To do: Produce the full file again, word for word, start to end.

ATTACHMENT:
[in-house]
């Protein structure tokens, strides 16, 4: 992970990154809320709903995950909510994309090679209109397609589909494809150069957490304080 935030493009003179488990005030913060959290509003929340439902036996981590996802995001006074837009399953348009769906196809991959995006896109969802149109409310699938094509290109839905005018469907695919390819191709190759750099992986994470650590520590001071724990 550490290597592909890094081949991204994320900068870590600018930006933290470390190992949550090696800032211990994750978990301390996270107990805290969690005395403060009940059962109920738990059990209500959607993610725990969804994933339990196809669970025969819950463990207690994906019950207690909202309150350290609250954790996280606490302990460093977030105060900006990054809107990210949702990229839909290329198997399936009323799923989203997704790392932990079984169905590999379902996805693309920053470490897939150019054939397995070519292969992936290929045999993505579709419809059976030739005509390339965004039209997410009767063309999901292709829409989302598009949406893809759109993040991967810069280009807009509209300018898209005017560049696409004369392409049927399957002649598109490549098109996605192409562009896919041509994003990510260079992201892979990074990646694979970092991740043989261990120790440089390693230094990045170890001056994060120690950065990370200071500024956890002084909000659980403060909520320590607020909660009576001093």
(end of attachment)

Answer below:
[in-house]
């Protein structure tokens, strides 16, 4: 992970990154809320709903995950909510994309090679209109397609589909494809150069957490304080 935030493009003179488990005030913060959290509003929340439902036996981590996802995001006074837009399953348009769906196809991959995006896109969802149109409310699938094509290109839905005018469907695919390819191709190759750099992986994470650590520590001071724990 550490290597592909890094081949991204994320900068870590600018930006933290470390190992949550090696800032211990994750978990301390996270107990805290969690005395403060009940059962109920738990059990209500959607993610725990969804994933339990196809669970025969819950463990207690994906019950207690909202309150350290609250954790996280606490302990460093977030105060900006990054809107990210949702990229839909290329198997399936009323799923989203997704790392932990079984169905590999379902996805693309920053470490897939150019054939397995070519292969992936290929045999993505579709419809059976030739005509390339965004039209997410009767063309999901292709829409989302598009949406893809759109993040991967810069280009807009509209300018898209005017560049696409004369392409049927399957002649598109490549098109996605192409562009896919041509994003990510260079992201892979990074990646694979970092991740043989261990120790440089390693230094990045170890001056994060120690950065990370200071500024956890002084909000659980403060909520320590607020909660009576001093």